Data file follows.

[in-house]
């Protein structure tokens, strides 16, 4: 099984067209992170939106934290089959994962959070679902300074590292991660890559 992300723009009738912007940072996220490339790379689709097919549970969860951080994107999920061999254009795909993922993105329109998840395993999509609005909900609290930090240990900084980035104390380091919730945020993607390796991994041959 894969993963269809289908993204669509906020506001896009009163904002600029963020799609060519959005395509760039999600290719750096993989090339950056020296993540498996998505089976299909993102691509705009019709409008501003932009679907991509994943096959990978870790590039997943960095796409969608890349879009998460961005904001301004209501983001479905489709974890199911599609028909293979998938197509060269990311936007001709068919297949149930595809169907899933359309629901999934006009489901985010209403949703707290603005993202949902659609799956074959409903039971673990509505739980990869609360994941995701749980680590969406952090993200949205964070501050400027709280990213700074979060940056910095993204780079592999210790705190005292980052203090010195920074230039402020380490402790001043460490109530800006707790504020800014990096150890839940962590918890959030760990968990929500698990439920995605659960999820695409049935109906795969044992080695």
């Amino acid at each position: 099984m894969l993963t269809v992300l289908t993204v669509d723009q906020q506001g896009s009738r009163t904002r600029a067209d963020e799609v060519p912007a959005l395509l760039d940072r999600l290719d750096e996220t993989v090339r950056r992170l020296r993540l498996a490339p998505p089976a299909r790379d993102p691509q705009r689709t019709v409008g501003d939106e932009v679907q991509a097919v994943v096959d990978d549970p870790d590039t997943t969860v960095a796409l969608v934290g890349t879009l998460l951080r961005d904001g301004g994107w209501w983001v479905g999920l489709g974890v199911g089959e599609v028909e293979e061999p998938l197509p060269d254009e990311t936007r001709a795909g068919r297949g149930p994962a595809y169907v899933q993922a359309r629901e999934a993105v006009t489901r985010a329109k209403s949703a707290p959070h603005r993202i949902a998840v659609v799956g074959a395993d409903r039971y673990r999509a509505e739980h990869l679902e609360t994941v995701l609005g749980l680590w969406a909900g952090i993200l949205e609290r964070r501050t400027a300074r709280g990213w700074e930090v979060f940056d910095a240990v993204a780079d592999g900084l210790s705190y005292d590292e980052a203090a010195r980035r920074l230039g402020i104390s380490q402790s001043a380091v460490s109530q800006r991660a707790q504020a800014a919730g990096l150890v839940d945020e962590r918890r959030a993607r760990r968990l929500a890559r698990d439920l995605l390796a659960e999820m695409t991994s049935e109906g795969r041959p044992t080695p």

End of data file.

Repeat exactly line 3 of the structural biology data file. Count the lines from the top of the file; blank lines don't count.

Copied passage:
């Amino acid at each position: 099984m894969l993963t269809v992300l289908t993204v669509d723009q906020q506001g896009s009738r009163t904002r600029a067209d963020e799609v060519p912007a959005l395509l760039d940072r999600l290719d750096e996220t993989v090339r950056r992170l020296r993540l498996a490339p998505p089976a299909r790379d993102p691509q705009r689709t019709v409008g501003d939106e932009v679907q991509a097919v994943v096959d990978d549970p870790d590039t997943t969860v960095a796409l969608v934290g890349t879009l998460l951080r961005d904001g301004g994107w209501w983001v479905g999920l489709g974890v199911g089959e599609v028909e293979e061999p998938l197509p060269d254009e990311t936007r001709a795909g068919r297949g149930p994962a595809y169907v899933q993922a359309r629901e999934a993105v006009t489901r985010a329109k209403s949703a707290p959070h603005r993202i949902a998840v659609v799956g074959a395993d409903r039971y673990r999509a509505e739980h990869l679902e609360t994941v995701l609005g749980l680590w969406a909900g952090i993200l949205e609290r964070r501050t400027a300074r709280g990213w700074e930090v979060f940056d910095a240990v993204a780079d592999g900084l210790s705190y005292d590292e980052a203090a010195r980035r920074l230039g402020i104390s380490q402790s001043a380091v460490s109530q800006r991660a707790q504020a800014a919730g990096l150890v839940d945020e962590r918890r959030a993607r760990r968990l929500a890559r698990d439920l995605l390796a659960e999820m695409t991994s049935e109906g795969r041959p044992t080695p």